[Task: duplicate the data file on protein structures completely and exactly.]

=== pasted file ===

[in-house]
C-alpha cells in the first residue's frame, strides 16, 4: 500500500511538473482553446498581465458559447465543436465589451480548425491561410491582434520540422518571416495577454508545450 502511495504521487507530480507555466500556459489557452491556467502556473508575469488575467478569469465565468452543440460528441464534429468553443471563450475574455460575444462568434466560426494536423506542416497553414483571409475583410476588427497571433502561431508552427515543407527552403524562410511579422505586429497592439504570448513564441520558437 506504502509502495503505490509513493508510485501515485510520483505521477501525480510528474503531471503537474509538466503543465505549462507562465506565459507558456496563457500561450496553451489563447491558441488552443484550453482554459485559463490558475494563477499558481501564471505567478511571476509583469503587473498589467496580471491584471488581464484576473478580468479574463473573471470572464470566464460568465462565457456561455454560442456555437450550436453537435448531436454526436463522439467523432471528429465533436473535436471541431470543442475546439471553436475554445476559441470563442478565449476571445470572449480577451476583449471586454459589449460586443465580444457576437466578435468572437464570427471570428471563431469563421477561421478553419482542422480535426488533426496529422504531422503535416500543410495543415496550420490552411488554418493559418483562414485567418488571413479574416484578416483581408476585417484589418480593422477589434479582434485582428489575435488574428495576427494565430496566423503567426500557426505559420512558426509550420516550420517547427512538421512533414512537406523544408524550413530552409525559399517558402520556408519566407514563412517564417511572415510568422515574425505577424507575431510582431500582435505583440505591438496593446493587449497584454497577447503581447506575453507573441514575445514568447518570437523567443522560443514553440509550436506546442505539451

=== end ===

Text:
[in-house]
C-alpha cells in the first residue's frame, strides 16, 4: 500500500511538473482553446498581465458559447465543436465589451480548425491561410491582434520540422518571416495577454508545450 502511495504521487507530480507555466500556459489557452491556467502556473508575469488575467478569469465565468452543440460528441464534429468553443471563450475574455460575444462568434466560426494536423506542416497553414483571409475583410476588427497571433502561431508552427515543407527552403524562410511579422505586429497592439504570448513564441520558437 506504502509502495503505490509513493508510485501515485510520483505521477501525480510528474503531471503537474509538466503543465505549462507562465506565459507558456496563457500561450496553451489563447491558441488552443484550453482554459485559463490558475494563477499558481501564471505567478511571476509583469503587473498589467496580471491584471488581464484576473478580468479574463473573471470572464470566464460568465462565457456561455454560442456555437450550436453537435448531436454526436463522439467523432471528429465533436473535436471541431470543442475546439471553436475554445476559441470563442478565449476571445470572449480577451476583449471586454459589449460586443465580444457576437466578435468572437464570427471570428471563431469563421477561421478553419482542422480535426488533426496529422504531422503535416500543410495543415496550420490552411488554418493559418483562414485567418488571413479574416484578416483581408476585417484589418480593422477589434479582434485582428489575435488574428495576427494565430496566423503567426500557426505559420512558426509550420516550420517547427512538421512533414512537406523544408524550413530552409525559399517558402520556408519566407514563412517564417511572415510568422515574425505577424507575431510582431500582435505583440505591438496593446493587449497584454497577447503581447506575453507573441514575445514568447518570437523567443522560443514553440509550436506546442505539451